Birth, marriage, divorce, death and adoption certificates vary by country. Often times, your home country’s documents are issued or stored in a completely different manner than that of the US style. The civil authority that regulates recording of birth, marriages, death sometimes conducts its business in a completely different manner than the US style. Some countries did not even use birth certificates until the late 1980s. Sometimes, if the country went through a period of civil unrest such as a civil war or genocide, all birth records and marriage records were lost. If you are applying for a US immigration visa and are lost on how you can provide a valid Birth, marriage, divorce, death or adoption certificates, you need to check out the Country Reciprocity Schedule on the Department of State’s website.

As you may know, the US Department of State operates the foreign embassies and consulates around the world. The Dept of State personnel studies and attempts to understand the various cultural differences in how the civil records are established and kept in foreign countries. Through their findings, they document exactly what would be the equivalent certificate that can be used to satisfy the documentation requirement on your immigration visas. DO NOT try to fool the National Visa Center (NVC) or the Dept of State; they know exactly what kind of documents you should be able to produce for your immigration application if your country uses a different civil record keeping system. Also, they are aware of a country or region’s history to understand that sometimes all records are lost and will provide a way for you to still get some kind of documentation to be submitted with your immigration application. They will provide the name of the civil authority necessary to obtain your documents, so you don’t really have a way of saying “I simply don’t have it”. For example, if you search for China, you can see immediately that the Dept of State asks you to contact the Gong Zheng Chu notary office to get official birth or adaption certificates. For marriage certificates, you would go to Jie Hun Gong Zheng.

The schedule is very detailed and you can simply search by your home country at the top of the page to see what documents can suffice for your particular country. When you search for a country, you are first prompted with a huge list of visas that are available for your country and the validity period for your country. Keep scrolling down and you will see a section of civil documents that are commonly used in your home country and that you can use those to substitute what is needed on the immigration visa application should you not have the exact style of certificates.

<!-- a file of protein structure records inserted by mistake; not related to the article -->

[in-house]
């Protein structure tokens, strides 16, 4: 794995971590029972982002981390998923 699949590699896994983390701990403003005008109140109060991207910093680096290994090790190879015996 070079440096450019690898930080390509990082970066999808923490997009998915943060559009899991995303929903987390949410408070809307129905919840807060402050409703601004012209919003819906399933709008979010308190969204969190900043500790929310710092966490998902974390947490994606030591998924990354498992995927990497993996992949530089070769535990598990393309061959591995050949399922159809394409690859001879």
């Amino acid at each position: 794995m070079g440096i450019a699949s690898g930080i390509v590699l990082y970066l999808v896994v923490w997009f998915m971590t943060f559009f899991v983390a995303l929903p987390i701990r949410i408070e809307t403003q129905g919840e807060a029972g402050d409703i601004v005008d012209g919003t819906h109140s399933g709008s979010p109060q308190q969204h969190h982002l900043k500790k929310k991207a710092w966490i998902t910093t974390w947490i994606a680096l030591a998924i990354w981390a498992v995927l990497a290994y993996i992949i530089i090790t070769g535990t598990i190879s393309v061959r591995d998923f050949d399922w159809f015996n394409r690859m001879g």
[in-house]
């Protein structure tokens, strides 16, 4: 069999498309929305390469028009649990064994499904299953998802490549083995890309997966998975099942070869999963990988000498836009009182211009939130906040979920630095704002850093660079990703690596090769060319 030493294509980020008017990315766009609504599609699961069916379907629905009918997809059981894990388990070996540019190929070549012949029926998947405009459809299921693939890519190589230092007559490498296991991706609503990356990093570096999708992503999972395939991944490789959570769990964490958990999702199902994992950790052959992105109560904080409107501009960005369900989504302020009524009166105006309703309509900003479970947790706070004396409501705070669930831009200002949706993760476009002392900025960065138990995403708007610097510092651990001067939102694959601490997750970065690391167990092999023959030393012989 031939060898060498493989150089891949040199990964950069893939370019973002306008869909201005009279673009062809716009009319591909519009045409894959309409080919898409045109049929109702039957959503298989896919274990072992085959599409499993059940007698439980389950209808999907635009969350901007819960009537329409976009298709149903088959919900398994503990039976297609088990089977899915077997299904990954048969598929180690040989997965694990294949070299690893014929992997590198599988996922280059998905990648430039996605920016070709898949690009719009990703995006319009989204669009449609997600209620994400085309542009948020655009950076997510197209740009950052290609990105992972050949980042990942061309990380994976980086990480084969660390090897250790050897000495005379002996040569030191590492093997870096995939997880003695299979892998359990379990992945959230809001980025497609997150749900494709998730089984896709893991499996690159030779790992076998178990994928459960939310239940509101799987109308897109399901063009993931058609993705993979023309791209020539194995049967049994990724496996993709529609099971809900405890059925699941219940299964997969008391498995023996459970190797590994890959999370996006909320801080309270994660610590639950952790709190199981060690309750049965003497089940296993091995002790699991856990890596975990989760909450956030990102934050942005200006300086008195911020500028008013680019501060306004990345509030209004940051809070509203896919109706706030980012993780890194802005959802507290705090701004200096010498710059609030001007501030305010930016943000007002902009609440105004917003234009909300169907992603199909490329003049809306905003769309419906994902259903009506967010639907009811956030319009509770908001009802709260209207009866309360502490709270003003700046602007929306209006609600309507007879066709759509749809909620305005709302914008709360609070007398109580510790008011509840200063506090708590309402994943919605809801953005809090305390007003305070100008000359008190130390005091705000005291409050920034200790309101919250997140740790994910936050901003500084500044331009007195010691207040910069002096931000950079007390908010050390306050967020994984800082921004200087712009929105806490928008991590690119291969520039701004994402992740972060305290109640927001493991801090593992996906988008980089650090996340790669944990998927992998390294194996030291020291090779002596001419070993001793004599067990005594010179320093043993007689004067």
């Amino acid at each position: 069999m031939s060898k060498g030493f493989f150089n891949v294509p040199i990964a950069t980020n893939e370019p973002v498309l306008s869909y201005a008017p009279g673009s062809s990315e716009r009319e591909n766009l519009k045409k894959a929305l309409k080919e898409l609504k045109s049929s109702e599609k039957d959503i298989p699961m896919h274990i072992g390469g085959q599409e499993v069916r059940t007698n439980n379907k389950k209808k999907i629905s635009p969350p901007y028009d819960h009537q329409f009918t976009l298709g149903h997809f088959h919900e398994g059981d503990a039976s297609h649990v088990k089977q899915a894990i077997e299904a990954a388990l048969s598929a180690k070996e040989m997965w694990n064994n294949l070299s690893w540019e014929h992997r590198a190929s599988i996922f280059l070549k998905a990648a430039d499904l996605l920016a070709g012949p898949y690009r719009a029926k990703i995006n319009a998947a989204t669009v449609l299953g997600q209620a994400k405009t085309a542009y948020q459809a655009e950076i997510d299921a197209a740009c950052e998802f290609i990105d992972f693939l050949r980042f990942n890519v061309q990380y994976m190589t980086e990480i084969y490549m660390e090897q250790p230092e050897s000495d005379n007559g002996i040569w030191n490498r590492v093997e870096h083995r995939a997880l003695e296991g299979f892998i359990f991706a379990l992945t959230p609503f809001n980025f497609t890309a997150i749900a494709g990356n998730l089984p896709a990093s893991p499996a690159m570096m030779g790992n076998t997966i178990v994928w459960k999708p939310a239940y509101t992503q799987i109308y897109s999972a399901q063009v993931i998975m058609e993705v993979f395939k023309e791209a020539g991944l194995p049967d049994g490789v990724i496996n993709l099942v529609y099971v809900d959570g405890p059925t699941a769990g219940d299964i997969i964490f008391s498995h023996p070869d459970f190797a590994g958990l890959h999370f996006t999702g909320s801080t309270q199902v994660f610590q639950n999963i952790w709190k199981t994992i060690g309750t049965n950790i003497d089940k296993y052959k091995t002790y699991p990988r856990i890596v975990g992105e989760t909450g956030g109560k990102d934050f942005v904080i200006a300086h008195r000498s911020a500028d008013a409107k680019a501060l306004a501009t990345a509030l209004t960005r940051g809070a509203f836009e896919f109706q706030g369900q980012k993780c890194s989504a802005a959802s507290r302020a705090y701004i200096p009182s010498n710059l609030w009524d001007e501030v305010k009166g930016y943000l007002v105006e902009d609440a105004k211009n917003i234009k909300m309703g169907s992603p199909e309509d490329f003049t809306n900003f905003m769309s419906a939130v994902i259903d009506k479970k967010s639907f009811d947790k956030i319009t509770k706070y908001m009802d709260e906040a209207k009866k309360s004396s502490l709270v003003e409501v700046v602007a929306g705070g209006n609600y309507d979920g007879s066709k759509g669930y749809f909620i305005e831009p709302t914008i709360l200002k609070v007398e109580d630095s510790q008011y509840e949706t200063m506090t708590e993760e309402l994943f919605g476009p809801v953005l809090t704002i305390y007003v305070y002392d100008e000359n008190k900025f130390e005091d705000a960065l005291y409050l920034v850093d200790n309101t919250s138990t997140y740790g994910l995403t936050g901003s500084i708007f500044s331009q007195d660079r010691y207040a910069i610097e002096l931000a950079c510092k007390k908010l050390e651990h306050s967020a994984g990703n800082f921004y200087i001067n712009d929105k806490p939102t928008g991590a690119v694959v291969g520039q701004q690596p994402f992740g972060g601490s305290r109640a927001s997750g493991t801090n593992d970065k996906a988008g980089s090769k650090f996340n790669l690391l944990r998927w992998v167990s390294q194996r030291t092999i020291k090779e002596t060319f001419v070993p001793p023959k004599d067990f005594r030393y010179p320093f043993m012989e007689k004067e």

Take an example, if you search for Taiwan, you will see that in Taiwan, birth certificates are not actually commonly used in the past. Due to the Japanese occupation and their implementation of the koseki system, the household register is actually used to keep track of population and families. And so the website shows that you can use the household registration records as a form of birth certificate, especially for older people who were born around the time of WWII.

Sometimes, the problem with your document is that the way the name is spelled in English is different from the passport and the civil document. Take Taiwan for example again, the Dept of State researched and found that “Taiwan does not use a standard system for romanizing names, resulting in a wide range of name spellings.” The Dept of State knows that it is common that the same person’s name is spelled differently in English from one document to another. Therefore, instead of relying on the name, the Dept of State asks to use the National Identification Number which is unique to every Taiwanese citizen to be included in the documents so that it can be known that although the name is spelled differently, the documents are actually for the same person. Again, the Dept of State knows exactly how different countries have different issues with civil documents and therefore implements a solution to avoid issues.

Basically, do not worry if you don’t have the US style civil documents for your immigration visa applications. The Dept of State has thoroughly researched how your home country keeps their civil records and gives you every possible method for you to obtain similar or substitute documents. The Dept of State will inform the NVC how to accept different documents for the same person due to the different styles of civil recording keeping in each country. When in doubt, just go to the Country Reciprocity Schedule.

 

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